Thursday, 05 March 2015

Academic to lead review of housing benefit cuts

A top housing academic will lead a review of cuts to housing benefit, the government has announced.

Welfare reform minister Lord Freud told peers that Ian Cole, professor of housing studies at Sheffield Hallam University, will lead an independent consortium of academics and research organisations to inspect the impact of the cuts to housing benefit, which started last month for new claimants.

Other members include Peter Kemp from the Oxford Institute of Social Policy, Carl Emmerson of the Institute for Fiscal Studies, and Ben Marshall from Ipsos MORI.

The consortium will spend two years monitoring the impact of the caps to local housing allowance and a change from calculating the benefit using the median of local rents to the bottom third of rents in an area. It will also set up 19 case study areas which will concentrate on London and the south east where the cuts will hit hardest. There will also be case study areas in Scotland and Wales.

The consortium will survey claimants and landlords over the two year period to examine the effect of the changes. It will also map housing and labour markets across Britain using housing benefit caseload data.

It will report initial findings early in 2012, with a full interim report in late spring, and a final report in 2013.

Professor Cole said: ‘The changes to local housing allowance are central to the government’s welfare reforms and I’m delighted to be leading this independent assessment which will look at the initial impact they will have on both landlords and claimants over the next two years.’

Speaking in the House of Lords, Lord Freud said: ‘We expect that a very small proportion of people may have to move as a result of the housing benefit reforms, with a minimal impact on the geographic distribution of low income families.

‘My department has commissioned a consortium of leading research organisations to comprehensively evaluate the effects of recent local housing allowance changes.’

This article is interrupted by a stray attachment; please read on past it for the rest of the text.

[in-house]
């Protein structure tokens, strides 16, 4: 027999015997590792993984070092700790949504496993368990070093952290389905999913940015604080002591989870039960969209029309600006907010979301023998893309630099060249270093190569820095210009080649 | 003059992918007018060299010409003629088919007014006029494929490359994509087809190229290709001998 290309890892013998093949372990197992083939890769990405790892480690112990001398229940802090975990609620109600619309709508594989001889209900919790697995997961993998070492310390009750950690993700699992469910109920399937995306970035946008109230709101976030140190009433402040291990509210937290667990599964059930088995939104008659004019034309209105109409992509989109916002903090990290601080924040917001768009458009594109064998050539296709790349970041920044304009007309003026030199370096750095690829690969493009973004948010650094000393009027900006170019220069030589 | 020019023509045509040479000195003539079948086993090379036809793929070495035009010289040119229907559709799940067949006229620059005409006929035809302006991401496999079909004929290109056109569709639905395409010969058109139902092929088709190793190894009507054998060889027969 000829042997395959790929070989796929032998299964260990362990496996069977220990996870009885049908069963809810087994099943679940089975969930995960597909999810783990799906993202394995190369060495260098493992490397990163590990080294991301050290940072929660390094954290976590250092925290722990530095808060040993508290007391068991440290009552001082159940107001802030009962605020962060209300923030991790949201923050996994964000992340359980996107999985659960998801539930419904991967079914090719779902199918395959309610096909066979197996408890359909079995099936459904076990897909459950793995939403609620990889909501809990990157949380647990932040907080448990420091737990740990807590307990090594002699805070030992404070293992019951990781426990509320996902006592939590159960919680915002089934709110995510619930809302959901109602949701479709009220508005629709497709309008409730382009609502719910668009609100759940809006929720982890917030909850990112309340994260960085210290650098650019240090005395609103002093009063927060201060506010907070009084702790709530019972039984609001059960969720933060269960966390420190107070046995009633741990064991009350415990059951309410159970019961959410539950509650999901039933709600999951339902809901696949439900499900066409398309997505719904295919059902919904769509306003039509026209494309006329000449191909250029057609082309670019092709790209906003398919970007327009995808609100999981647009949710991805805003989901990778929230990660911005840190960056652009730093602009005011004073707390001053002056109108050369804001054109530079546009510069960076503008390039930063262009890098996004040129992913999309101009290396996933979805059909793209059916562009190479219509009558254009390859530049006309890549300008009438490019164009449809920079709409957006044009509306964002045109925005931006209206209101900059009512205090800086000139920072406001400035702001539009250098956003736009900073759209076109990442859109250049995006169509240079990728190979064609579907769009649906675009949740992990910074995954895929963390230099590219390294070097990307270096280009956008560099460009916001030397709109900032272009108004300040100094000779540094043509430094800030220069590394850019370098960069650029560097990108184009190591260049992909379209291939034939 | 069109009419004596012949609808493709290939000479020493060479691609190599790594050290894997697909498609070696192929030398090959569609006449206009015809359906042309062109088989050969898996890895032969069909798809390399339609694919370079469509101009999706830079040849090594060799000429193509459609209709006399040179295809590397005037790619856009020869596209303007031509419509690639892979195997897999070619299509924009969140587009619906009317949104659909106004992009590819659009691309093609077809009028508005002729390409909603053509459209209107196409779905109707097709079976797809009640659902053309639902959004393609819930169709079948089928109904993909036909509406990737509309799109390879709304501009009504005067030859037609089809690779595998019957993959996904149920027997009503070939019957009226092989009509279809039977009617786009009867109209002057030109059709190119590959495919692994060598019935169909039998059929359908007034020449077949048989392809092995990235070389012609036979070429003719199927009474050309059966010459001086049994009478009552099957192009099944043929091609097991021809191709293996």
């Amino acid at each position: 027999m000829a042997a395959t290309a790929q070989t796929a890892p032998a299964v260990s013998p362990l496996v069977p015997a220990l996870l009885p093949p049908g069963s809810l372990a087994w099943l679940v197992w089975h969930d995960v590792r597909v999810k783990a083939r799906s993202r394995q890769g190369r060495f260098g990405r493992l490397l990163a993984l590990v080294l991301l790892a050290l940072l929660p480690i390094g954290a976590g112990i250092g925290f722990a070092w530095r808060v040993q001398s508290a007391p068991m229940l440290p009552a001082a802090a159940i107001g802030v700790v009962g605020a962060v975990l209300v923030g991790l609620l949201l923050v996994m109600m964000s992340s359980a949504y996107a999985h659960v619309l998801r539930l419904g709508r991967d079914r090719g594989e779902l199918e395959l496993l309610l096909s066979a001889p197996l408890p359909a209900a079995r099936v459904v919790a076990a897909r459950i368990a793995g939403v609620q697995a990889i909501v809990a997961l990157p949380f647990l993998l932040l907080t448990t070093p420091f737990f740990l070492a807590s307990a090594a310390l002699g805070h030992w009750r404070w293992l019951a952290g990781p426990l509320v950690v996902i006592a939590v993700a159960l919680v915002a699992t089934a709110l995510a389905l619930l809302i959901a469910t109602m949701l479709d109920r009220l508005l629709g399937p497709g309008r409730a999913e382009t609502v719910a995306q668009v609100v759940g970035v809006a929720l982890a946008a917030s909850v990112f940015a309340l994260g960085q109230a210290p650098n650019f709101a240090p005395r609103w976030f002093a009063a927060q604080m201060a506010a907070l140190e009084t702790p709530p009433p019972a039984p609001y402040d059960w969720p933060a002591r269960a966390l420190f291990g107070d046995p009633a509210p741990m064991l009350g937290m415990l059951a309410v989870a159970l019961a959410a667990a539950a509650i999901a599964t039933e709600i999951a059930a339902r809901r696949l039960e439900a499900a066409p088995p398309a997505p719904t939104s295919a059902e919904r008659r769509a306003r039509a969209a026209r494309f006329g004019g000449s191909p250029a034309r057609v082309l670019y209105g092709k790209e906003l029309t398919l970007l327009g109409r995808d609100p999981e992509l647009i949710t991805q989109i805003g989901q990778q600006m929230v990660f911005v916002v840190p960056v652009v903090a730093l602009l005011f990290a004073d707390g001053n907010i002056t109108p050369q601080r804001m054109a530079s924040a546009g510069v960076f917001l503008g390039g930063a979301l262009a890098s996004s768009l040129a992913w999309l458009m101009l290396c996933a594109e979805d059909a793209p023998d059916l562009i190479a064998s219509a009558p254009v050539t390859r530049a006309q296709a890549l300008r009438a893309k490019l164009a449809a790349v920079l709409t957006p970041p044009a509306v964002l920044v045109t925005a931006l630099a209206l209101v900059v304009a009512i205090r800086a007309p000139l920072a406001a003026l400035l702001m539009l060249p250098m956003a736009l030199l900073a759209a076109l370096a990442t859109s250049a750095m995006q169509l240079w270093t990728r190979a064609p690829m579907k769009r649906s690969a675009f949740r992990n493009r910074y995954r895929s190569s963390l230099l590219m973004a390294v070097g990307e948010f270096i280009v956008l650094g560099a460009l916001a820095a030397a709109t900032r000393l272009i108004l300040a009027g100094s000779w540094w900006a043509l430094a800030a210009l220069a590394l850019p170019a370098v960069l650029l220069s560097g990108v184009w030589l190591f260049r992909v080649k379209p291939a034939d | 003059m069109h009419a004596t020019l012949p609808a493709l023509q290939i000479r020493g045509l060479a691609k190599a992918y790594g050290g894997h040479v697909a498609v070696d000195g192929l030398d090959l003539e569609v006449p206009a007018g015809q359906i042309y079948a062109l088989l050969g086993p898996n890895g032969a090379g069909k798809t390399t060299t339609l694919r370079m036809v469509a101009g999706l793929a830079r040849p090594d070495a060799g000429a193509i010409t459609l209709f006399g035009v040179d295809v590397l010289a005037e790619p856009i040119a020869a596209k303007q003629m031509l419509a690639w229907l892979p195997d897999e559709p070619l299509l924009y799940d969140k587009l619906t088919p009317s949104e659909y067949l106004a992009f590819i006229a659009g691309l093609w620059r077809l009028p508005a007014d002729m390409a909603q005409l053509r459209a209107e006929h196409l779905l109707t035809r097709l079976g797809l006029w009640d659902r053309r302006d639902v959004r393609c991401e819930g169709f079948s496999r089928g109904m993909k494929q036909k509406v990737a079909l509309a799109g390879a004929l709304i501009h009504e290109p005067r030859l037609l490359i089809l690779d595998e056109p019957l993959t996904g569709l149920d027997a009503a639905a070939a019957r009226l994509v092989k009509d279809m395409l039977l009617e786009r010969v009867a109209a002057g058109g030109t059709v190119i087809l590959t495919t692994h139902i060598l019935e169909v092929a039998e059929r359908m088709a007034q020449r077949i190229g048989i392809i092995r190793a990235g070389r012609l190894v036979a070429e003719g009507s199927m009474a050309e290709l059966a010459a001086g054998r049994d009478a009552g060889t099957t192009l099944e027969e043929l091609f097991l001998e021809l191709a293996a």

MPs working on the reforms said they were pleased with the DWP’s selection of academics. Jenny Willott, co-chair of the Liberal Democrat parliamentary group on work and pensions, said: ‘We really need to make sure that the changes are closely monitored, and this independent group will be able to inspire confidence in their robust analysis. I look forward to seeing their interim report next year.’

Readers' comments (8)

  • Arthur Brown

    It's a shame that these same academics cannot use their wisdom to give advice to the government now, about the anticipated effects of the housing benefit changes on the more vulnerable members of society.

    It won't take a team of professors to measure the fall out in two years time. The poverty & people living on the streets will be all too obvious.

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  • Chris Webb

    So the poor only have to tighten their belts for two years before the assessment is complete - about the same time it took for the State to realise it had unlawfully killed a G20 protester, although the scale of potential harm is considerably higher this time - something for the Blue Parties to be proud of.

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  • Rick Campbell

    Stable door, bolted, horse?

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  • Alpha One